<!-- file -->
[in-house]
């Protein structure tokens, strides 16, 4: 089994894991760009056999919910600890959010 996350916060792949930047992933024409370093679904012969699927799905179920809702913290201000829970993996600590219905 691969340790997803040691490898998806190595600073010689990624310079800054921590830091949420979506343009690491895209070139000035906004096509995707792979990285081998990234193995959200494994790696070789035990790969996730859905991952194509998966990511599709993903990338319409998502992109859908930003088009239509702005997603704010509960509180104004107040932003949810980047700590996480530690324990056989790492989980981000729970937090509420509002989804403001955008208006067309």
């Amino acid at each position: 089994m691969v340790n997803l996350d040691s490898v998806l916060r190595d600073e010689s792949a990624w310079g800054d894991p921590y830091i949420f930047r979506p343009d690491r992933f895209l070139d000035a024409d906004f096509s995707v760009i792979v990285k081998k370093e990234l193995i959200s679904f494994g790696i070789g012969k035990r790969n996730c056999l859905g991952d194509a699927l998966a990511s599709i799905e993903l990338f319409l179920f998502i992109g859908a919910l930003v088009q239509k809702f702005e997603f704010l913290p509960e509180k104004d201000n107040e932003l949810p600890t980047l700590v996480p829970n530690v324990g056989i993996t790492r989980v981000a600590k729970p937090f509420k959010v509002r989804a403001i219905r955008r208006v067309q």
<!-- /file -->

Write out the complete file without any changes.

[in-house]
């Protein structure tokens, strides 16, 4: 089994894991760009056999919910600890959010 996350916060792949930047992933024409370093679904012969699927799905179920809702913290201000829970993996600590219905 691969340790997803040691490898998806190595600073010689990624310079800054921590830091949420979506343009690491895209070139000035906004096509995707792979990285081998990234193995959200494994790696070789035990790969996730859905991952194509998966990511599709993903990338319409998502992109859908930003088009239509702005997603704010509960509180104004107040932003949810980047700590996480530690324990056989790492989980981000729970937090509420509002989804403001955008208006067309």
């Amino acid at each position: 089994m691969v340790n997803l996350d040691s490898v998806l916060r190595d600073e010689s792949a990624w310079g800054d894991p921590y830091i949420f930047r979506p343009d690491r992933f895209l070139d000035a024409d906004f096509s995707v760009i792979v990285k081998k370093e990234l193995i959200s679904f494994g790696i070789g012969k035990r790969n996730c056999l859905g991952d194509a699927l998966a990511s599709i799905e993903l990338f319409l179920f998502i992109g859908a919910l930003v088009q239509k809702f702005e997603f704010l913290p509960e509180k104004d201000n107040e932003l949810p600890t980047l700590v996480p829970n530690v324990g056989i993996t790492r989980v981000a600590k729970p937090f509420k959010v509002r989804a403001i219905r955008r208006v067309q």